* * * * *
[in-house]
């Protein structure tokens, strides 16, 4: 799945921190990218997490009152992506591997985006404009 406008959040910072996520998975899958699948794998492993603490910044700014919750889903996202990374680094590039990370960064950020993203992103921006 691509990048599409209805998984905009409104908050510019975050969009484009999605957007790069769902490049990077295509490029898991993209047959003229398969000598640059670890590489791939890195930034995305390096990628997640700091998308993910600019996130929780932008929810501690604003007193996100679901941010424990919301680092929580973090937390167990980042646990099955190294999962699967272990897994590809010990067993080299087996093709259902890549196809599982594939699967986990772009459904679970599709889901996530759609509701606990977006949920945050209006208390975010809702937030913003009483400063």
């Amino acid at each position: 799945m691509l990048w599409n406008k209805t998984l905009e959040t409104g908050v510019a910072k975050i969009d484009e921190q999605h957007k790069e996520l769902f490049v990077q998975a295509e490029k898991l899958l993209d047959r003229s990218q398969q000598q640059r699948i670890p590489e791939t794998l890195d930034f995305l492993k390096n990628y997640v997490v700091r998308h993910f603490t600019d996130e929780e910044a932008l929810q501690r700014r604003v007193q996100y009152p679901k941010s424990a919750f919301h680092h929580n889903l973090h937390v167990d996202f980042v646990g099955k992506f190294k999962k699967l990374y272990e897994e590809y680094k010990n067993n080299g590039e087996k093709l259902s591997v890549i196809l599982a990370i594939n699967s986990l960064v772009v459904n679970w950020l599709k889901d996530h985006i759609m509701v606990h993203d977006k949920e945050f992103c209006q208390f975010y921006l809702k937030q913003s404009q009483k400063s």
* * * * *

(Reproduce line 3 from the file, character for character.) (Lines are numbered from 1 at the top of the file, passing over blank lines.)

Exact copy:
């Amino acid at each position: 799945m691509l990048w599409n406008k209805t998984l905009e959040t409104g908050v510019a910072k975050i969009d484009e921190q999605h957007k790069e996520l769902f490049v990077q998975a295509e490029k898991l899958l993209d047959r003229s990218q398969q000598q640059r699948i670890p590489e791939t794998l890195d930034f995305l492993k390096n990628y997640v997490v700091r998308h993910f603490t600019d996130e929780e910044a932008l929810q501690r700014r604003v007193q996100y009152p679901k941010s424990a919750f919301h680092h929580n889903l973090h937390v167990d996202f980042v646990g099955k992506f190294k999962k699967l990374y272990e897994e590809y680094k010990n067993n080299g590039e087996k093709l259902s591997v890549i196809l599982a990370i594939n699967s986990l960064v772009v459904n679970w950020l599709k889901d996530h985006i759609m509701v606990h993203d977006k949920e945050f992103c209006q208390f975010y921006l809702k937030q913003s404009q009483k400063s």